Robyn Lee was registered with McClurg Capital Corporation in San Rafael, California from April 1997 until December 1998, Capital Brokerage Corporation in Richmond, Virginia from March 1997 until October 1999, Passport Securities in Burlingame, California from October 1999 until March 2000, Securities America in Lavista, Nebraska from March 2000 until March 2002, EPlanning Securities in Roseville, California from March 2002 until January 2004, Berthel, Fisher & Co. Financial Services in Burlingame from January 2004 until May 2007 and Independent Financial Grop in San Mateo, California from May 2007 until June 2015. She has 11 customer disputes against her, two of which are currently pending. She is not licensed within the industry.
If you or someone you know invested and lost money with Robyn Lee, you may be able to sue her former firm, Independent, for financial losses. Please call our securities law firm to find out how we can help you bring a claim against them. The call is free with no obligation.
Did you or someone you know lose money with Damon Vickers or Frank Black, both former brokers with Southeast Investments? If so, you may be entitled to recover your investment losses. Vickers had regulatory actions filed against him by the Sate of Washington Securities Division, alleging that he engaged in excessive trading in customer discretionary brokerage accounts. Allegedly, from 2009 until 2012, Vickers generated $5.3 million in commissions from these trading activities. The division found that the commissions were unreasonable compared to what customers would have been charged had they been offered fee-based accounts. This is often referred to as “churning” and is when a broker excessively trades in a customer’s account in order to generate commissions. It is when a broker frequently buys and sells securities that do little to meet the client’s investment objectives. It is an illegal and unethical practice that violates securities rules and regulations. A broker must take into account a client’s age, net worth, investment objectives, portfolio and investment sophistication before recommending a security.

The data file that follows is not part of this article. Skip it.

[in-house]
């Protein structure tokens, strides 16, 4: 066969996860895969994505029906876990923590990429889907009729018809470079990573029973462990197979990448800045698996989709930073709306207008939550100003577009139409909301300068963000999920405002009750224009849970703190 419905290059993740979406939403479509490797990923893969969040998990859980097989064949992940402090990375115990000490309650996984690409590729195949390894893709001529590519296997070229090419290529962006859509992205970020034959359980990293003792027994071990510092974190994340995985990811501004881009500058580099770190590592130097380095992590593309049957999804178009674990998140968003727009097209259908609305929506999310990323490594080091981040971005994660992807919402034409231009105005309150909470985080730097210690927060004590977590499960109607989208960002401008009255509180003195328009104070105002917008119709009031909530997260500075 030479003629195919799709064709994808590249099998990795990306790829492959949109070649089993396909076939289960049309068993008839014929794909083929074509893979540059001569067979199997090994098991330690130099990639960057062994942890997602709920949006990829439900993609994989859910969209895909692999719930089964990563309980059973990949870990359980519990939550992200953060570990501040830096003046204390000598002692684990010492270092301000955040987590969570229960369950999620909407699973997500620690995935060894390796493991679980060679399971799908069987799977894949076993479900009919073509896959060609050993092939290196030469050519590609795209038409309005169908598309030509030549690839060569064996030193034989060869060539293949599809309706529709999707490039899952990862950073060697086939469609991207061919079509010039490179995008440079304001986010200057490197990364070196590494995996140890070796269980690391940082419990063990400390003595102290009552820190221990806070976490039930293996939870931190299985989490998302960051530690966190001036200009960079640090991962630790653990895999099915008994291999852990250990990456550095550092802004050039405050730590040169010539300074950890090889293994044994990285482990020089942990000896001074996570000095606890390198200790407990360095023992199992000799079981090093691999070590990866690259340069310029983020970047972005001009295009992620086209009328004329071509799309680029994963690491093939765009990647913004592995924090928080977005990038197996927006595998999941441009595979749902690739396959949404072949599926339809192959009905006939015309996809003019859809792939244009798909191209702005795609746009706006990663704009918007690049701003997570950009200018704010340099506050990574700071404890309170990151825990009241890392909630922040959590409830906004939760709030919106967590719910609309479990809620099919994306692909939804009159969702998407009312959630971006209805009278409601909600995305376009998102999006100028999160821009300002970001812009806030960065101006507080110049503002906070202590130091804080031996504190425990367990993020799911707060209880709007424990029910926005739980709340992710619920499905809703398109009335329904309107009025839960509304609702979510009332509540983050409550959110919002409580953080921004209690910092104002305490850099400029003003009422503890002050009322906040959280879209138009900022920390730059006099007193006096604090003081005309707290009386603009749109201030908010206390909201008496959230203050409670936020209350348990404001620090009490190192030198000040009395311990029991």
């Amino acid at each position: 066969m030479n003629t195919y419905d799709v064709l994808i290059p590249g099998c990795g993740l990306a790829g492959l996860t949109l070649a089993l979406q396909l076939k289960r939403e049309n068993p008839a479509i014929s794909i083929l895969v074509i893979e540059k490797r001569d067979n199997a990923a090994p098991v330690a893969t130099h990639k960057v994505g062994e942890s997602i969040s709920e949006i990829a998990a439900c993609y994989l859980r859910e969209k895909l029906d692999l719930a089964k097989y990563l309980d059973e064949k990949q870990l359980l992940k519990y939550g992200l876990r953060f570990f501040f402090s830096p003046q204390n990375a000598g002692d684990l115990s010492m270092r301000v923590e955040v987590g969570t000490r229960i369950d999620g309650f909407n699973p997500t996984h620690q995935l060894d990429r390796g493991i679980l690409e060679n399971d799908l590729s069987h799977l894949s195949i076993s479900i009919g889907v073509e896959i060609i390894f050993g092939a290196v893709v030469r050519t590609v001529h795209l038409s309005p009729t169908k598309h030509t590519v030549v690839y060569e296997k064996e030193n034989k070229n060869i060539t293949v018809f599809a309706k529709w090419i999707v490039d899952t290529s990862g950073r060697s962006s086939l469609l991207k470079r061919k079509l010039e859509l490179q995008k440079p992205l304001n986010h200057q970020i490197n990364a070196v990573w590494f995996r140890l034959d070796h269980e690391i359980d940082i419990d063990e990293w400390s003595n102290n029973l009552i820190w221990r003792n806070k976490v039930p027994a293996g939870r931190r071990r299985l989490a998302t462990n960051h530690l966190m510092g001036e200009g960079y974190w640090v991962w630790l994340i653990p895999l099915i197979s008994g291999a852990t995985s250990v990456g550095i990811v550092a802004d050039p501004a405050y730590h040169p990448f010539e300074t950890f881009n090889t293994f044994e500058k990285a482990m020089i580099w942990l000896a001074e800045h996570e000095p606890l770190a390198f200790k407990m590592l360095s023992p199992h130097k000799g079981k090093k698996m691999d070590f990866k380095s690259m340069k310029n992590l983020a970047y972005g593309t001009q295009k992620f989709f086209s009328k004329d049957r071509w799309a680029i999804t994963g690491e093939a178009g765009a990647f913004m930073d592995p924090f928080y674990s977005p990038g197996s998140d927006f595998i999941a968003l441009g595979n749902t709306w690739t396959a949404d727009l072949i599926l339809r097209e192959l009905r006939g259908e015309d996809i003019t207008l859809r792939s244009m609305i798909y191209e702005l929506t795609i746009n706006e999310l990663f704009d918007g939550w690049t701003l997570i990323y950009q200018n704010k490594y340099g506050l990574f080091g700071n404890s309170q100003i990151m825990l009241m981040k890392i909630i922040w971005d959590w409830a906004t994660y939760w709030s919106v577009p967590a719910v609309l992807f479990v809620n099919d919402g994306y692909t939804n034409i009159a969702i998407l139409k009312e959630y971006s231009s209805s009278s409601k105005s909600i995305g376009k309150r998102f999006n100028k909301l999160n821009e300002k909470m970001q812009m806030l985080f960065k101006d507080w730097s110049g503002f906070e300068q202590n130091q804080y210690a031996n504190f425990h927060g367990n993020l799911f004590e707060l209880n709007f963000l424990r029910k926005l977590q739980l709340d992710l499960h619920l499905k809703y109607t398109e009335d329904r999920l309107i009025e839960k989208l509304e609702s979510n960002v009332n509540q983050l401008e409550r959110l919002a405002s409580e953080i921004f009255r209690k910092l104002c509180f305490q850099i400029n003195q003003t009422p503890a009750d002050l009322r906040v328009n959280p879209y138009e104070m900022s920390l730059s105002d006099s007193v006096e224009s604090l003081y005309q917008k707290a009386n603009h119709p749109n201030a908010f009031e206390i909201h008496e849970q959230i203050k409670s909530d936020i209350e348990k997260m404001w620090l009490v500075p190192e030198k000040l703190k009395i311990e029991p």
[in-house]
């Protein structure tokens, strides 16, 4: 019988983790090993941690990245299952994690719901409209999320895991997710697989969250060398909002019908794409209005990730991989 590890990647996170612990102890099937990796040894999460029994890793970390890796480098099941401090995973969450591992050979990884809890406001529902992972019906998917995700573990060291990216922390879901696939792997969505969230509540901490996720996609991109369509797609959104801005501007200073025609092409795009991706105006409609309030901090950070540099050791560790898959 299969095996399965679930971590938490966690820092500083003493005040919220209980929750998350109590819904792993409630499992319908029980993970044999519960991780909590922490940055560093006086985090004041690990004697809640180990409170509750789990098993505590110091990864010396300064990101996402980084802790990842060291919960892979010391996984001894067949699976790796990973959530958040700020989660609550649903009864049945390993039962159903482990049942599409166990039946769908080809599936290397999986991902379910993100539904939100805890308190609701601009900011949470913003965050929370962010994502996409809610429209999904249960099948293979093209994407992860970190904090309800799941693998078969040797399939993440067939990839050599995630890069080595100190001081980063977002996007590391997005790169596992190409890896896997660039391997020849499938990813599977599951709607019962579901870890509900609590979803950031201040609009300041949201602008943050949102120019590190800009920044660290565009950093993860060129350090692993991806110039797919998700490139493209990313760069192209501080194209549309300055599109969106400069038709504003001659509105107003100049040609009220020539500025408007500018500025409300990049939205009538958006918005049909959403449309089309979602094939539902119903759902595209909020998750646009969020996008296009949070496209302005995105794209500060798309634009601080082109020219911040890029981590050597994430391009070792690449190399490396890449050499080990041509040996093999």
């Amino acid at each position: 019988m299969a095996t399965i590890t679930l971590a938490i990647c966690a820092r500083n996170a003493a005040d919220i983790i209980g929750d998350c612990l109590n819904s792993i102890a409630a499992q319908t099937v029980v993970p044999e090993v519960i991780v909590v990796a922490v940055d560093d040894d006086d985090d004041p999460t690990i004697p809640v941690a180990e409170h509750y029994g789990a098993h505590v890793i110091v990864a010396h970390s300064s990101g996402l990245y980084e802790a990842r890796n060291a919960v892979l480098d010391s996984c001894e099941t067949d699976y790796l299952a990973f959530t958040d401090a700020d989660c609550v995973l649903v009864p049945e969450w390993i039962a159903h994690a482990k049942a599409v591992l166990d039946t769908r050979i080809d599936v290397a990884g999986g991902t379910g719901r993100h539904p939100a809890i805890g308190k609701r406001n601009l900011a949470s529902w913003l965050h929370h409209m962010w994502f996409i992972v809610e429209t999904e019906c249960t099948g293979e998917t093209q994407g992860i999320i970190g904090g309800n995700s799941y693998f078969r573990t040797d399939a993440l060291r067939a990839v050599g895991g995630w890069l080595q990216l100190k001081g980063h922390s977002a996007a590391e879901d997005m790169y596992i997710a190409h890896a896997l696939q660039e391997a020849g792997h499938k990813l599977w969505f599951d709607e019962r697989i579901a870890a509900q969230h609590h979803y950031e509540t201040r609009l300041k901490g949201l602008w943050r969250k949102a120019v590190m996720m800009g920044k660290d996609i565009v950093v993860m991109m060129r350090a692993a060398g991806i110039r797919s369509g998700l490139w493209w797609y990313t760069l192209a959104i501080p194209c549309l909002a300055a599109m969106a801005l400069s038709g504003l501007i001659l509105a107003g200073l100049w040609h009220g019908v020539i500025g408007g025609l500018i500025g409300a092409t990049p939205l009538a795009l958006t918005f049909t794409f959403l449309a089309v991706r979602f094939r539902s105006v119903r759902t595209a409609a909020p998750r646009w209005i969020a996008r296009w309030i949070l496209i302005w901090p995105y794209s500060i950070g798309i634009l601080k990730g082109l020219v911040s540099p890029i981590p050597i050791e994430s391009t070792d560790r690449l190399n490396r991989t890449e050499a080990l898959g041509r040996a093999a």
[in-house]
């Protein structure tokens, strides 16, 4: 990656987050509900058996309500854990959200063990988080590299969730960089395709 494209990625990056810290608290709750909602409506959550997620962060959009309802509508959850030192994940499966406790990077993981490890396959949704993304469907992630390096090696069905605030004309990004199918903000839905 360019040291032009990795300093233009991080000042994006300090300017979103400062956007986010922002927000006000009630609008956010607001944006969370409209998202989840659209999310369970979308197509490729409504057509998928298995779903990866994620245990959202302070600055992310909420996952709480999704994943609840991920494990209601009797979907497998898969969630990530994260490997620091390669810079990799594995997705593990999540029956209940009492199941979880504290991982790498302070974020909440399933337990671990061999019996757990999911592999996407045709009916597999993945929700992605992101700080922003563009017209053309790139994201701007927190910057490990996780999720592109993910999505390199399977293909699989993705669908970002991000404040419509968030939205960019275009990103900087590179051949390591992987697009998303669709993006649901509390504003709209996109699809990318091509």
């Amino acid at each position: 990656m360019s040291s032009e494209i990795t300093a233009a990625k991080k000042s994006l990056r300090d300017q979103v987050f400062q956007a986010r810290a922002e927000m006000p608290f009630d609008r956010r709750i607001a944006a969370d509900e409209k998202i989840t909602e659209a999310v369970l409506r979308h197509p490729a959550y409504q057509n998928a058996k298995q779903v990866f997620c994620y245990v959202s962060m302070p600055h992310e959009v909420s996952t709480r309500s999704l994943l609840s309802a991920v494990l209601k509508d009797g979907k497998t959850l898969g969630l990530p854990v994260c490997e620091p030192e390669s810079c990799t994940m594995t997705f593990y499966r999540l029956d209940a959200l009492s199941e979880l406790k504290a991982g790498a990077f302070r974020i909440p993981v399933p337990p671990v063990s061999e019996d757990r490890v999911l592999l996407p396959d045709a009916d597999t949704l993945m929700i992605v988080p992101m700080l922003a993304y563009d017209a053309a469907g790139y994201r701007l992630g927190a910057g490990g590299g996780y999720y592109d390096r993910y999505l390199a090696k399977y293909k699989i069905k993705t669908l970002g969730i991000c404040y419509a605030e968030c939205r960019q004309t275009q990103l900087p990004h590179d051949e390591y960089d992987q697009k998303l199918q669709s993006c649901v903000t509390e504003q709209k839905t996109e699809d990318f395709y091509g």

During this time period, Frank Black was Vickers’ designated supervisor. The state found that Black violated the Securities Act of Washington by failing to reasonably supervise Vickers by approving his commission schedule and failed to maintain adequate supervisory policies regarding the review of discretionary accounts for signs of excessive trading, which is also against securities rules and regulations. Frank Black and Southeast Investments had a duty to reasonably supervise their representatives during the time they were employed there. Their lack of supervision could make them liable for investment losses and Southeast Investments can be sued to recover money.
Vickers was registered with the following firms: The Stuart-James Company, Madison Chapin Associates, Escalator Securities, Aurex Financial Corp, Melbourne GSI Corp, Securities America, Clearing Services of America, Laidlaw Equities, Janssen-Meyers Associates, Capital Securities of America, Westminster Financial Securities, LaSalle St. Securities, Brokersxpress LLC, International Financial Solutions, and Southeast Investments in San Juan, Puerto Rico from October 2008 until February 2014. He has three customer disputes against him and one criminal. He is not currently licensed within the industry.
According to his Letter of Acceptance, Waiver and Consent (AWC) with the Financial Industry Regulatory Authority (FINRA), Stewart Clinton Malloy was recently fined $5,000 and suspended from association with any FINRA member firm in any capacity for 30 business days. According to his AWC, Malloy effected transactions in the account of customers without having obtained prior written authorization from the customers. Malloy also allegedly falsely stated on a compliance questionnaire that he had no discretionary accounts. These are against securities rules and regulations. Firms such as Morgan Stanley have a duty to reasonably supervise their brokers, and, if they do not, can be held responsible for financial losses in the FINRA arbitration forum. We sue firms such as Morgan Stanley to recover losses for investors.
Stewart Clinton Malloy was registered with Merrill Lynch in New York, New York from January 1982 until September 1996, and Morgan Stanley in Riverhead, New York from September 1996 until October 2015. He has six customer disputes against him. He is not currently registered with any member firm.